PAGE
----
Hi, so very sorry for what you are going through right now.
I answer your questions based on my many years of experience as a full time caretaker for my own adult son (now 34) and my interactions with other mentally ill family members in my family.
I would say that although you say he has reported to you that he has been on clozapine for 10 years now, I would question the truth in that for several reasons, #1) is he accurately reporting how he feels and the voices and other self beliefs to his psychiatrist (many patients do not)? I would guess not because if he was his psychiatrist (if he is worth his salt) would have made med adjustments accordingly.
While his voices are active he is truly out of control of what he thinks and how he behaves because of what he thinks. This is the nature of the illness.
Typically, clozapine is a drug choice of last resort-prescribed when all others have failed and often (but not always ) has the best outcome for reducing voices and delusions over time. It has worked well in that regard for my own son.
Either your boyfriend is not on the right dosage or it simply isn’t working for him anymore or he says he takes it as prescribed and he actually doesn’t.
Clozapine legally requires monthly CBC blood draws to check the white blood cell count so there’s that. Perhaps he has mentioned that?
2/ If he is not stable and by your descriptions of what he has said and what he believes and the presence of active voices -He is not stable right now. That fact leads me to say that this is not a good time for a relationship (or moving in together) where he is concerned. I am basing this only on what you have reported about him and what I know of those things personally in my own life.
Maybe he has “muddled by” okay before he met you -before he was in a relationship at all or maybe it was just a case of there not being anybody present daily to observe his illness up close and personal, no checks and balances so to speak.
Now you are in the picture and you can see things clearly and for him regardless of how sweet or kind or loving you are toward him …being in any relationship for a mentally ill person is full of stress, stress can come from both and good and bad events in life…many people with mental illness do not and may never possess the tools to deal with or cope with added responsibilities that come with adult relationships. There are the rare few that have the insight and cognitive ability to conquer that with the right treatment and support but it is not the “norm”.
Do you know his family?-does he have any and if so can you talk to them about you’ve learned so far from him? Perhaps even they don’t know the things you have discovered about him. Maybe they can help him get on the right path?
My best advice based on what you’ve said so far is no he is not ready to be in a serious relationship while he is still unstable and maybe you can remain friends in some capacity, maybe encourage him to tell these fears to his psychiatrist, maybe even consider writing a “letter of concern” to his psychiatrist if you know who he or she is.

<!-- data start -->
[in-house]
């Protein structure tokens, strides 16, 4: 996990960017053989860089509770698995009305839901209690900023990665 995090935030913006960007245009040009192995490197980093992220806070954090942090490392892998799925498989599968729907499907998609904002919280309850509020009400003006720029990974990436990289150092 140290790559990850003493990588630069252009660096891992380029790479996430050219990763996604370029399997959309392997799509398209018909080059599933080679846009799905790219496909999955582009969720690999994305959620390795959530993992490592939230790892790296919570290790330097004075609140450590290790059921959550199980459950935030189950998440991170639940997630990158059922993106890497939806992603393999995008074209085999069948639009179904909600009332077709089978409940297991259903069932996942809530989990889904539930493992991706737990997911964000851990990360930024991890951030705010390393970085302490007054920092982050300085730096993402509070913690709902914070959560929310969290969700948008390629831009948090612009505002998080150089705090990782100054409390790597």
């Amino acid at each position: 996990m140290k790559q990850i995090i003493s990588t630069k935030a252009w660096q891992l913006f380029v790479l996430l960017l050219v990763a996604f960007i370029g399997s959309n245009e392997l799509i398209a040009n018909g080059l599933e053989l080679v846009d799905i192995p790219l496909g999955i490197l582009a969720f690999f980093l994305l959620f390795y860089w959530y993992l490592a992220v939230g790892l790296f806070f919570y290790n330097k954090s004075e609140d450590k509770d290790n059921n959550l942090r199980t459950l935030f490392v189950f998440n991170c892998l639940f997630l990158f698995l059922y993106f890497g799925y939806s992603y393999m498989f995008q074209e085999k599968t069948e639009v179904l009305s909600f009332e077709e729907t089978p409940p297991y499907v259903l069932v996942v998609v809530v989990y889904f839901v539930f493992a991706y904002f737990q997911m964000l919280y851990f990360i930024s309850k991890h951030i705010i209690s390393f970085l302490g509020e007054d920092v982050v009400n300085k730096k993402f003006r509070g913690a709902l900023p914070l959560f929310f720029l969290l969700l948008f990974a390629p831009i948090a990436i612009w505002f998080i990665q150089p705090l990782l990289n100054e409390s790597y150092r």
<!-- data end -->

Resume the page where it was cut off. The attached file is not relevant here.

Of course the psychiatrist cannot share any personal details of his or her treatment protocol with you but it may alert him or her to ask your boyfriend more probing questions at his next visit and perhaps monitor him closer.
I would reduce your boyfriend’s stress by saying (if you choose to) that you have heard what he has said and thought about it and it is fine to remain just friends if that is better for him, and that you can hear the stress and anxiety in what he saying and that you only want the best for him which I am sure you do. I am only making a suggestion here.
If you decide to take the friendship route and you don’t even have to do that if you don’t really want to. But if you do I would highly recommend contacting a local NAMI chapter if you have one. They are a wealth of knowledge, referrals and free peer support classes that help tremendously for someone new to all of this. Here is a link: https://www.nami.org/Find-Support/Family-Members-and-Caregivers
What ever you decide will require careful thought and consideration, pushing for a seriously relationship right now as things stand will undoubtedly throw you squarely into a “caretaker” role which if it can be avoided I would before you are married or with children. Even the most enthusiastic person ends up drained, depressed and depleted throughout the process and there is no guarantee of a successful end to the care taking, sad to say. There are also some studies that point to mental illness being in some cases a genetic disease although there are many other factors that play a role in becoming active in anyone’s life.
I wish I had happier answers but I am all about being honest because anything less is not helpful. I wish you and your boyfriend the best going forward. Take care of yourself, and yes take his threatening fears seriously, he may not be able to control any of it in his state of mind. Try to remember his words are not really personal even though they feel very personal, they are yet another symptom of a very serious mental illness.